I often acquire plants from unusual sources. Plant cuttings from yard sales, restaurant window sills, and thrift stores always come with an added challenge – keeping the plant alive from dire living situations. Such was the case with this (initially) very sad Sansevieria. This Sansevieria came from a hospice shop in Ukiah, CA. In the back of the dimly lit store past all the cluttered isles of treasures and knick-knicks, I found this plant on the sheer end of its existence. I knew it was a type of Sansevieria, but I had never seen a weeping Sansevieria before. It had the same Snake Plant variegation, but all the leaves were drooping over. It was in a plastic pot with no drainage holes, and the soil was only about 1 inch deep and soggy. It hadn’t seen light in weeks, and it had absolutely no root mass. For $1, I had to rescue it! At first, I researched what kind of variety of Sansevieria has a weeping growing habit. Turns out, only a dying one.


When I got home and took it out of the pot, I saw that it had no roots at all. Poor thing. So I immediately put it in water, and hung it in a brightly lit spot. After about 3 months, it started to grow the tiniest of roots.


After these little roots starting wrapping around the fishbowl, I planted them in soil. The outer leaves were very droopy, so I cut them off. It slowly began to grow new, upright growth. As the middle filled in with new growth, I was able to keep pruning off the previously deformed leaves, until it looked like a real plant again. There was no fixing the old bent leaves; I just had to wait for the new leaves to emerge full of life.

Isn’t this plant hanger gorgeous?
(It’s probably the nicest one I own!)

Get Yours Here!

Mkono Colorful Macrame Plant Hanger

Sansevieria plants are hard to kill. They are among the easiest of house plants to take care of. You can keep them in the darkest part of your house (within reason), and they will still thrive if watered and provided adequate drainage. Whoever neglected this plant before it fell into my hands must have left it to rot in a closet somewhere. I may not be a doctor for humans, but I certainly feel like a doctor for plants. I wish this plant patient could provide a testimonial, but I’m just happy it can stand up straight and proud again, with dignity and grace.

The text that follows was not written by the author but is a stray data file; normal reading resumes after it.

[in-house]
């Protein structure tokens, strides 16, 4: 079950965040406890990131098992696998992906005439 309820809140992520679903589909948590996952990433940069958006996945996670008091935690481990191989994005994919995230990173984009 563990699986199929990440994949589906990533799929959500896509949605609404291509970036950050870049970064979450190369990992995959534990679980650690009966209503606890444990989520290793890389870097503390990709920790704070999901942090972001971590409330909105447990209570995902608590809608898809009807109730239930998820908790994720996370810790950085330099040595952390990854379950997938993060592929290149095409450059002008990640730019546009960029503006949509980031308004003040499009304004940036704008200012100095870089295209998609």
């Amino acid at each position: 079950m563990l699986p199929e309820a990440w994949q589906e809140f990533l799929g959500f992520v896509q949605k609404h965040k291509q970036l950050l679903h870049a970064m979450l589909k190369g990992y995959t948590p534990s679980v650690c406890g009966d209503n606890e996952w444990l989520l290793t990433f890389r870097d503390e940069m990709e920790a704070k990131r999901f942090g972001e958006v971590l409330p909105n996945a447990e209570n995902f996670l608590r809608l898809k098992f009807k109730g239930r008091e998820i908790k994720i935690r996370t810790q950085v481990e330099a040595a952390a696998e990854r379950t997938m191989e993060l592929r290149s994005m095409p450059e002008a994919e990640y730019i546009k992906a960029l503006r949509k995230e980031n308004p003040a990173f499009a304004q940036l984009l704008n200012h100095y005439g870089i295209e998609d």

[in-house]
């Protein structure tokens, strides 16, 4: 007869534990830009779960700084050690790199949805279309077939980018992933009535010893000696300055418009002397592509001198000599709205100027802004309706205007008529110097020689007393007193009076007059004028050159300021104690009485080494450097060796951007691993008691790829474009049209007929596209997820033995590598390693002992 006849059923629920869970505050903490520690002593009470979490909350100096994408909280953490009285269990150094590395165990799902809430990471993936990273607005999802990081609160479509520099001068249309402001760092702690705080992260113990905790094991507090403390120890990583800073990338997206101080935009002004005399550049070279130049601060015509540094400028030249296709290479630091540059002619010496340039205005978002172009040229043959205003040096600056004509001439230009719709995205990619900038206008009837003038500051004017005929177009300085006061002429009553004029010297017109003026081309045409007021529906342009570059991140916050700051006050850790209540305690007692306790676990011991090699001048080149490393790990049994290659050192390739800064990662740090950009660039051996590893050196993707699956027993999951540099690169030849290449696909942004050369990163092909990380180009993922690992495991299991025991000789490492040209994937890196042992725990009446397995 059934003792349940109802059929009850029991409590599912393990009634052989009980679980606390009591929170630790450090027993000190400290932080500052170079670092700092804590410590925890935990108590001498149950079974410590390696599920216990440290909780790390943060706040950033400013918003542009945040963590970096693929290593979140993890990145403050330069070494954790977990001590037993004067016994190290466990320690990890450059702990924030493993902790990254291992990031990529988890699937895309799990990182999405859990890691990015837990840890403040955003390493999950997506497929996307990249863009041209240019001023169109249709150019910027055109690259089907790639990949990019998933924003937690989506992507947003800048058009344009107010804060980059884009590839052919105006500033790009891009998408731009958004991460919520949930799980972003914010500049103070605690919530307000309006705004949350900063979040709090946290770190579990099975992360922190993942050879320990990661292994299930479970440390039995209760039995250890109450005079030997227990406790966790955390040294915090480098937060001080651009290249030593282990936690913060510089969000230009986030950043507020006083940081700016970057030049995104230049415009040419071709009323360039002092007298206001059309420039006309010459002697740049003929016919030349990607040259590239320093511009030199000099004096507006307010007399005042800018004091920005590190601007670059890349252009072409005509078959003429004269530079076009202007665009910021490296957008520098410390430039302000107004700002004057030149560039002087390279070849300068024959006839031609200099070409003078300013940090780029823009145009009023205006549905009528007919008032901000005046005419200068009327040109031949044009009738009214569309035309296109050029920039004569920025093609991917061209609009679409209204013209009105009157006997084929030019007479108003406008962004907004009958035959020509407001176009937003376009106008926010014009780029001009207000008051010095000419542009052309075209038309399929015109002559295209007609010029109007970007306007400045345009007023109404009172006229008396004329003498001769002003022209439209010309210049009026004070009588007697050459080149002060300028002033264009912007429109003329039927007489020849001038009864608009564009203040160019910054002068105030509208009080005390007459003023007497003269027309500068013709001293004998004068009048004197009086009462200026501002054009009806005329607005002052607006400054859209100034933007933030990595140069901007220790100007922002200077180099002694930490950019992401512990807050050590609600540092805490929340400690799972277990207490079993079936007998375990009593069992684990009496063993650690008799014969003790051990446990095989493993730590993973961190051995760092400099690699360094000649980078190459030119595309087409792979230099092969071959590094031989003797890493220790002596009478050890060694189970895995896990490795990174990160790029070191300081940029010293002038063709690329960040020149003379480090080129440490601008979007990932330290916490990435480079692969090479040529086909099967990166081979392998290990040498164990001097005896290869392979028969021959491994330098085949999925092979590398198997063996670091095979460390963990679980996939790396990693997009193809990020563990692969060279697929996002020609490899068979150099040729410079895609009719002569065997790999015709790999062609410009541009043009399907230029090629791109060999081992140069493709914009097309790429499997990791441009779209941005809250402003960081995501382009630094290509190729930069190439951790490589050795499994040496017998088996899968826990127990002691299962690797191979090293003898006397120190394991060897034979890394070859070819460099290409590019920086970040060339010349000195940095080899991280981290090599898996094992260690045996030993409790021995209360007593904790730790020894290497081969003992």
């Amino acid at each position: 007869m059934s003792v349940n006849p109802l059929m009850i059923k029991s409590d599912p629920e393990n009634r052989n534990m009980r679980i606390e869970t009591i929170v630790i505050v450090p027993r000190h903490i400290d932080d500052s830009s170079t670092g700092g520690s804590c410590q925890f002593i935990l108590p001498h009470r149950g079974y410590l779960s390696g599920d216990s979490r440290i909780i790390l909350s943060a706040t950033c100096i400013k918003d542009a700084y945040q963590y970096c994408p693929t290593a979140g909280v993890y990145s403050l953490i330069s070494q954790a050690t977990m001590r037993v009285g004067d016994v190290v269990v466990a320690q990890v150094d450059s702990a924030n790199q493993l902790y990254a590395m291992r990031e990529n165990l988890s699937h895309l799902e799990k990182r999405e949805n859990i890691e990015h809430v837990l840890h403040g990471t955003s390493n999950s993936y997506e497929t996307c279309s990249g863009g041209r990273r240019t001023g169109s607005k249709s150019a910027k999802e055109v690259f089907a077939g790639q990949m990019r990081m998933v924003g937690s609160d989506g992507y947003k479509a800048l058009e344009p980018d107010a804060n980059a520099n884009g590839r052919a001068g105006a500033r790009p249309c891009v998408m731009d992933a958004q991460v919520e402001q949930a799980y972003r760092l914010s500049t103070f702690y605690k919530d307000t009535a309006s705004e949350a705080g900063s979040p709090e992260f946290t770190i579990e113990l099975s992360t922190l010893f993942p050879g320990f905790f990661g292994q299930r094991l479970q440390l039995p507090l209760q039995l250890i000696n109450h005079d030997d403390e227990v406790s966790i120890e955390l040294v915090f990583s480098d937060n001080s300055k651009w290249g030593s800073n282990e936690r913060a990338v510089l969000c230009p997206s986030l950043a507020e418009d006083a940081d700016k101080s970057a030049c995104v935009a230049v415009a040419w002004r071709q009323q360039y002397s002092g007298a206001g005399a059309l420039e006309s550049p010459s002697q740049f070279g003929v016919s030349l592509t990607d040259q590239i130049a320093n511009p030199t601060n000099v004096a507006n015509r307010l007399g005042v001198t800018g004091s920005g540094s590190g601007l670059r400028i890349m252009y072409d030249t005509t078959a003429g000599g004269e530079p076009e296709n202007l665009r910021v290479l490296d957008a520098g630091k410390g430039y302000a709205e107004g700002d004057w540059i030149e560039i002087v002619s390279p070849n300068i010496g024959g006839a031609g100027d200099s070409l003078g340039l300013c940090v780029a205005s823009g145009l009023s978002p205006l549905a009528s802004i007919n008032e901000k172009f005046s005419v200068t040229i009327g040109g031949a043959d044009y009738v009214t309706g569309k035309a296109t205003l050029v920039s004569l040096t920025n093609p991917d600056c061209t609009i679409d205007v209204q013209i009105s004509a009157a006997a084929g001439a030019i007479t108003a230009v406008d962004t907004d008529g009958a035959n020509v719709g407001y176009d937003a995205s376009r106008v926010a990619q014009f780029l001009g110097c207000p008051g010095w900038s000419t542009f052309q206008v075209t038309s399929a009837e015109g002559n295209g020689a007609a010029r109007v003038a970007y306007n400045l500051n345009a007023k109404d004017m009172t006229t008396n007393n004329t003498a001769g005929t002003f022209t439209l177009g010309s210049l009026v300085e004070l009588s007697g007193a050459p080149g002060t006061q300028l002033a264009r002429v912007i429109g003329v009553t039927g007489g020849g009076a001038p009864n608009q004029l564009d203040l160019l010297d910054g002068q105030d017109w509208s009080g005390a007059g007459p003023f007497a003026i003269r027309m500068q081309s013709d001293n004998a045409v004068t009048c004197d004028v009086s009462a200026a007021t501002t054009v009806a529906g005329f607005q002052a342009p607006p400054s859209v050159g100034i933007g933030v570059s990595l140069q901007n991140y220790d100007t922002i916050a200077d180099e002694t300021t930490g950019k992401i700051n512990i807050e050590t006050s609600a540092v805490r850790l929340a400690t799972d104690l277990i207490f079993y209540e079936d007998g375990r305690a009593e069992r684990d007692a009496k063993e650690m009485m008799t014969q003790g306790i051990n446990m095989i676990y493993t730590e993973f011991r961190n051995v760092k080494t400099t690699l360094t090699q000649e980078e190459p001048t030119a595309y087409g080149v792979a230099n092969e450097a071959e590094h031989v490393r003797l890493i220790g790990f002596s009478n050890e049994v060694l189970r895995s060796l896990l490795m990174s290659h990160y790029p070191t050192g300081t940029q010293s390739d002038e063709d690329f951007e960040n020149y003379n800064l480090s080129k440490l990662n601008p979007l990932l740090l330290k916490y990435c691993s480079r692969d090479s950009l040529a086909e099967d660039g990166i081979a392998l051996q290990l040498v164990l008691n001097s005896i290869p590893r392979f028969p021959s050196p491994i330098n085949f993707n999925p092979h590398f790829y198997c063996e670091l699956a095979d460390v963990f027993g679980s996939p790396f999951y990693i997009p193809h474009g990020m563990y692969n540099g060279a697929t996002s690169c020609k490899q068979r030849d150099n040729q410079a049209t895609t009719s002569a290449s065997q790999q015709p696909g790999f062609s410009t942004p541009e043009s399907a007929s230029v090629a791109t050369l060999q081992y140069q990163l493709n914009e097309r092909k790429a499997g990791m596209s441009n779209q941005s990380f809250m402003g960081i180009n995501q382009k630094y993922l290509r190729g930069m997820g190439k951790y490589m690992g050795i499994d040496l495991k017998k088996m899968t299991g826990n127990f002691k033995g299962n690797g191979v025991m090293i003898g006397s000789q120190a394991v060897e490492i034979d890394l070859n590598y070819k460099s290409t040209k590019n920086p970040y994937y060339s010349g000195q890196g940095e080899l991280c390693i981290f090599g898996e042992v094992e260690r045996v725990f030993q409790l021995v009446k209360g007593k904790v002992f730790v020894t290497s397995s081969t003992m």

This is one of the plants on my Top 7 Houseplants that are Completely Indestructible list.


It now lives with me at work.


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All photo rights belong to Cristie R. Kiley.  Please ask permission before taking.

Disclosure: This post contains an Amazon affiliate link, which means I earn a small commission if purchased, at no additional cost to you. This is to simply offset the cost of running this website. Please note that all of the above statements are entirely my own, honest opinions that are derived from personal experience. I would never endorse such products if they didn’t work or if I didn’t see real, positive results. Buy with confidence!


Oh, Monstera adansonii, Where Art Thou?

Finally in my green thumbs, that’s where! This plant is grossly misnamed as Monstera obliqua, which you will find it identified as all over the web and in boutique plant stores. Check out this informative post by Muggle Plants – “Monstera obliqua vs. Monstera adansonii” that explains the rich history of this provocative plant.  It’s a cross between the popular “Swiss Cheese Plant” (Monstera deliciosa), or Cut-Leaf Philodendron, and the Philodendron vine.  The hybridization of these two results in the “Swiss Chess Vine”, or Monstera adansonii.


When I saw the beautiful mother plant this cutting came from on the top of my friend’s refrigerator, I gasped with excitement.  I had been searching for one for a long time.  It’s a rare specimen.  It is occasionally found when you aren’t looking for it, and when it is, it’ll break the bank.  So I rooted it in water, and along came new growth!


    the condition of being fenestrate.

(refers to the oval-shaped holes)



The gorgeous, vintage glass bottle it now lives in until I transplant it to soil.